verb (used without object), hob·bled, hob·bling.
verb (used with object), hob·bled, hob·bling.
Origin of hobble
Examples from the Web for hobble
This, more than any one scandal, is likely to hobble the party for the next few election cycles.Paging Rose Mary Woods: Obama’s Unbelievable Missing IRS Emails|James Poulos|June 18, 2014|DAILY BEAST
A few days before, she had managed to stand and hobble around the ward.
Just the distraction that this kind of case creates can hobble even the most successful, well-run company.
But they did not hobble far, for the voice of the Baron was heard in angry expostulation.The Joyous Story of Toto|Laura E. Richards
McNeil was on his feet and impatient to leave before Ashe was able to hobble well enough to travel.The Time Traders|Andre Norton
Webb, his ankle injured, was trying to hobble toward a corn field just beyond the railroad right of way.Signal in the Dark|Mildred A. Wirt
She fanned herself steadily as she watched the lanistas help Almo to hobble from the arena.The Unwilling Vestal|Edward Lucas White
But the Dandy took a hobble chain to the forge, and breaking the links asunder, welded them into smooth round rings.We of the Never-Never|Jeanie "Mrs. Aeneas" Gunn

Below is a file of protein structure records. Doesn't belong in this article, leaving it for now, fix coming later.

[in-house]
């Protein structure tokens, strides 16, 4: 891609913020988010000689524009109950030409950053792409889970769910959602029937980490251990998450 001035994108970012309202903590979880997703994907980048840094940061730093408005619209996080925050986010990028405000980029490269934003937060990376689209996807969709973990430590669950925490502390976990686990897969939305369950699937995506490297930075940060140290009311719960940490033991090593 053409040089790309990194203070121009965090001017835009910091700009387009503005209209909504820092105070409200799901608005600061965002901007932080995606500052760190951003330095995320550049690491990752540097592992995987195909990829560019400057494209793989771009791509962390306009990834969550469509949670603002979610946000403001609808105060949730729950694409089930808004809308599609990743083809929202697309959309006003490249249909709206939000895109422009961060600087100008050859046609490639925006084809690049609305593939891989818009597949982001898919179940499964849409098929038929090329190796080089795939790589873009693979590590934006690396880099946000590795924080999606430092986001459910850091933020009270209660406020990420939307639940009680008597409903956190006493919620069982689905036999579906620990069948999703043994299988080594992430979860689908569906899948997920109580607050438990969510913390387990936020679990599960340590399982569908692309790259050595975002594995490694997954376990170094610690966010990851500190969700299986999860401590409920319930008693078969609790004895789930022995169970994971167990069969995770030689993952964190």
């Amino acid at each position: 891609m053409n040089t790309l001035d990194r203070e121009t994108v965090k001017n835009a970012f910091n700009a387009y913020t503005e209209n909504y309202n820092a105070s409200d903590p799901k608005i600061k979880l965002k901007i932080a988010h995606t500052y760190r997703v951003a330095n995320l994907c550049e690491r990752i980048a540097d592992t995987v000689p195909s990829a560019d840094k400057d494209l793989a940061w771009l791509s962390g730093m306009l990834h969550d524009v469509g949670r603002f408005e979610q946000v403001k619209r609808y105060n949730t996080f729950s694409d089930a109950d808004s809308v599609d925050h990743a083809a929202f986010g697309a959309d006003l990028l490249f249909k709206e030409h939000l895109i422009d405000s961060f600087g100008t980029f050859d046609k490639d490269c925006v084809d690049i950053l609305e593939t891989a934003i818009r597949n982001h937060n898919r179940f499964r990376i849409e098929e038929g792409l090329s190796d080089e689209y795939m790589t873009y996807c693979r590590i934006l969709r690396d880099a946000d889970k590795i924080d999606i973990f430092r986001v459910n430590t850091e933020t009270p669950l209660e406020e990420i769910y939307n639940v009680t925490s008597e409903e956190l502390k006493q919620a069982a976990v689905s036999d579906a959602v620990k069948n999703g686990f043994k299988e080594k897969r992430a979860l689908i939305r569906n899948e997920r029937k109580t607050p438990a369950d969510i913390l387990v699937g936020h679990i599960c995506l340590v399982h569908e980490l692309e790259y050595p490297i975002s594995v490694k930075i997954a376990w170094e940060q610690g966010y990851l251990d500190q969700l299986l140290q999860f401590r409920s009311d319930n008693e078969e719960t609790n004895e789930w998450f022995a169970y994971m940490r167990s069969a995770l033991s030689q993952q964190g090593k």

British Dictionary definitions for hobble
Word Origin for hobble
Word Origin and History for hobble
c.1300, hoblen "to rock back and forth, toss up and down," probably related to its Dutch cognate hobbelen (which, however, is not recorded before late 15c.).
Meaning "to walk lamely" is from c.1400. Transitive sense of "tie the legs (of an animal)" first recorded 1831, probably an alteration of 16c. hopple, cognate with Flemish hoppelen "to rock, jump," which also is related to Dutch hobbelen. Sense of "hamper, hinder" is c.1870. Related: Hobbled; hobbling. The noun is 1727, from the verb.